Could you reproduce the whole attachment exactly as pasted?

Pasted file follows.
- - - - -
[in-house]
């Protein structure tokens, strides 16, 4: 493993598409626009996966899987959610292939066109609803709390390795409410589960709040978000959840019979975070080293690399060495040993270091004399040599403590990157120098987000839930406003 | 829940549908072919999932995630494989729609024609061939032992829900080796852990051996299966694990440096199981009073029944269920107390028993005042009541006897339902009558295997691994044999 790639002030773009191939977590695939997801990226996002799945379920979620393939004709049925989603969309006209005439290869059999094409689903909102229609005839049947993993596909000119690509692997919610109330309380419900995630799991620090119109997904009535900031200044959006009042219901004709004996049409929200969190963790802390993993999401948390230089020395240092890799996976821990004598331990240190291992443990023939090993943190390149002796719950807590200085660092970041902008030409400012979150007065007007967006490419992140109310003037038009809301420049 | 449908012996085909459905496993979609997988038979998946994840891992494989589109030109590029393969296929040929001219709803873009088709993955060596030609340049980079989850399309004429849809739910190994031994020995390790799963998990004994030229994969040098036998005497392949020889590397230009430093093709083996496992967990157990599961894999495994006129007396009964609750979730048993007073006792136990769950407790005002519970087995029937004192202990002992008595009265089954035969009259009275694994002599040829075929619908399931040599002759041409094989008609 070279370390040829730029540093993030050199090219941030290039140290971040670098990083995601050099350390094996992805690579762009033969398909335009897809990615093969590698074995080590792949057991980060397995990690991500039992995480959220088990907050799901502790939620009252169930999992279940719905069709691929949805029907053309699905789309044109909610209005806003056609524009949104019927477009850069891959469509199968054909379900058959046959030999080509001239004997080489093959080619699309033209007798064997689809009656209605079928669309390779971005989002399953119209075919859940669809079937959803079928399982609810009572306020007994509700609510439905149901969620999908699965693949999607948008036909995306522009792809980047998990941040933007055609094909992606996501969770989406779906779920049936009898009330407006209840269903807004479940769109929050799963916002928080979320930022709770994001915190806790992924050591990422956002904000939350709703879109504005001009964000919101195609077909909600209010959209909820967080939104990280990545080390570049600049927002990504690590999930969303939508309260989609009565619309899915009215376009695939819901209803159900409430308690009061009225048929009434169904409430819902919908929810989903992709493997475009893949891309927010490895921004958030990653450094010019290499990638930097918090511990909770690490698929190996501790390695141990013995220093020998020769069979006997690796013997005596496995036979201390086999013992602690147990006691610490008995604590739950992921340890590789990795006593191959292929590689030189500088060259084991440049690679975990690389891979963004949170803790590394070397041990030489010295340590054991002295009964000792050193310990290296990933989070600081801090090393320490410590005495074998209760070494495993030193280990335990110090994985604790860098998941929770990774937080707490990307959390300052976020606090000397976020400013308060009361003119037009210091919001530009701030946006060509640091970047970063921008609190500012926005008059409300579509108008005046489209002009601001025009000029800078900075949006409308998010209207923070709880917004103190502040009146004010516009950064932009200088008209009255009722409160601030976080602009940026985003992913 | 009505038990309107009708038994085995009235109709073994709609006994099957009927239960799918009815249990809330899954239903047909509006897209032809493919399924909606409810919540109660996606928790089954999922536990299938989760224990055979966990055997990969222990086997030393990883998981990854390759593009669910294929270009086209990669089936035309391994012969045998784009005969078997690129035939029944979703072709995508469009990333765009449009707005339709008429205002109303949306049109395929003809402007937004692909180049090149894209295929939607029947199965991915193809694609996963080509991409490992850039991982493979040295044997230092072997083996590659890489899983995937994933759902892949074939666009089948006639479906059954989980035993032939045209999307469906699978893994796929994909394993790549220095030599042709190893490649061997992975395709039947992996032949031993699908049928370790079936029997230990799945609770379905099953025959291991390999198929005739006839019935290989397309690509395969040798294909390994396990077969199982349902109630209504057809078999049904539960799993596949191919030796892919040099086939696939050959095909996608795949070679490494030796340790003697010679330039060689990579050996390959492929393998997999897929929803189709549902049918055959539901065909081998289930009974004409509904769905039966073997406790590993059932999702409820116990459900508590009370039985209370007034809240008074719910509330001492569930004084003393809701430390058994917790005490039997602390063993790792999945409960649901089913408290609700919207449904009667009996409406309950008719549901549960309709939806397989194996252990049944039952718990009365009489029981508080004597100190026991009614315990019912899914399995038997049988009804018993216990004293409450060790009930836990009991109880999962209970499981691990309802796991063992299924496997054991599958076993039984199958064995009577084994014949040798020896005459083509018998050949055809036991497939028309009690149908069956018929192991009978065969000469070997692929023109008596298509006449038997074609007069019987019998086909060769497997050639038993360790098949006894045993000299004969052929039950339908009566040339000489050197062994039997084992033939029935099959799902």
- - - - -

[in-house]
């Protein structure tokens, strides 16, 4: 493993598409626009996966899987959610292939066109609803709390390795409410589960709040978000959840019979975070080293690399060495040993270091004399040599403590990157120098987000839930406003 | 829940549908072919999932995630494989729609024609061939032992829900080796852990051996299966694990440096199981009073029944269920107390028993005042009541006897339902009558295997691994044999 790639002030773009191939977590695939997801990226996002799945379920979620393939004709049925989603969309006209005439290869059999094409689903909102229609005839049947993993596909000119690509692997919610109330309380419900995630799991620090119109997904009535900031200044959006009042219901004709004996049409929200969190963790802390993993999401948390230089020395240092890799996976821990004598331990240190291992443990023939090993943190390149002796719950807590200085660092970041902008030409400012979150007065007007967006490419992140109310003037038009809301420049 | 449908012996085909459905496993979609997988038979998946994840891992494989589109030109590029393969296929040929001219709803873009088709993955060596030609340049980079989850399309004429849809739910190994031994020995390790799963998990004994030229994969040098036998005497392949020889590397230009430093093709083996496992967990157990599961894999495994006129007396009964609750979730048993007073006792136990769950407790005002519970087995029937004192202990002992008595009265089954035969009259009275694994002599040829075929619908399931040599002759041409094989008609 070279370390040829730029540093993030050199090219941030290039140290971040670098990083995601050099350390094996992805690579762009033969398909335009897809990615093969590698074995080590792949057991980060397995990690991500039992995480959220088990907050799901502790939620009252169930999992279940719905069709691929949805029907053309699905789309044109909610209005806003056609524009949104019927477009850069891959469509199968054909379900058959046959030999080509001239004997080489093959080619699309033209007798064997689809009656209605079928669309390779971005989002399953119209075919859940669809079937959803079928399982609810009572306020007994509700609510439905149901969620999908699965693949999607948008036909995306522009792809980047998990941040933007055609094909992606996501969770989406779906779920049936009898009330407006209840269903807004479940769109929050799963916002928080979320930022709770994001915190806790992924050591990422956002904000939350709703879109504005001009964000919101195609077909909600209010959209909820967080939104990280990545080390570049600049927002990504690590999930969303939508309260989609009565619309899915009215376009695939819901209803159900409430308690009061009225048929009434169904409430819902919908929810989903992709493997475009893949891309927010490895921004958030990653450094010019290499990638930097918090511990909770690490698929190996501790390695141990013995220093020998020769069979006997690796013997005596496995036979201390086999013992602690147990006691610490008995604590739950992921340890590789990795006593191959292929590689030189500088060259084991440049690679975990690389891979963004949170803790590394070397041990030489010295340590054991002295009964000792050193310990290296990933989070600081801090090393320490410590005495074998209760070494495993030193280990335990110090994985604790860098998941929770990774937080707490990307959390300052976020606090000397976020400013308060009361003119037009210091919001530009701030946006060509640091970047970063921008609190500012926005008059409300579509108008005046489209002009601001025009000029800078900075949006409308998010209207923070709880917004103190502040009146004010516009950064932009200088008209009255009722409160601030976080602009940026985003992913 | 009505038990309107009708038994085995009235109709073994709609006994099957009927239960799918009815249990809330899954239903047909509006897209032809493919399924909606409810919540109660996606928790089954999922536990299938989760224990055979966990055997990969222990086997030393990883998981990854390759593009669910294929270009086209990669089936035309391994012969045998784009005969078997690129035939029944979703072709995508469009990333765009449009707005339709008429205002109303949306049109395929003809402007937004692909180049090149894209295929939607029947199965991915193809694609996963080509991409490992850039991982493979040295044997230092072997083996590659890489899983995937994933759902892949074939666009089948006639479906059954989980035993032939045209999307469906699978893994796929994909394993790549220095030599042709190893490649061997992975395709039947992996032949031993699908049928370790079936029997230990799945609770379905099953025959291991390999198929005739006839019935290989397309690509395969040798294909390994396990077969199982349902109630209504057809078999049904539960799993596949191919030796892919040099086939696939050959095909996608795949070679490494030796340790003697010679330039060689990579050996390959492929393998997999897929929803189709549902049918055959539901065909081998289930009974004409509904769905039966073997406790590993059932999702409820116990459900508590009370039985209370007034809240008074719910509330001492569930004084003393809701430390058994917790005490039997602390063993790792999945409960649901089913408290609700919207449904009667009996409406309950008719549901549960309709939806397989194996252990049944039952718990009365009489029981508080004597100190026991009614315990019912899914399995038997049988009804018993216990004293409450060790009930836990009991109880999962209970499981691990309802796991063992299924496997054991599958076993039984199958064995009577084994014949040798020896005459083509018998050949055809036991497939028309009690149908069956018929192991009978065969000469070997692929023109008596298509006449038997074609007069019987019998086909060769497997050639038993360790098949006894045993000299004969052929039950339908009566040339000489050197062994039997084992033939029935099959799902």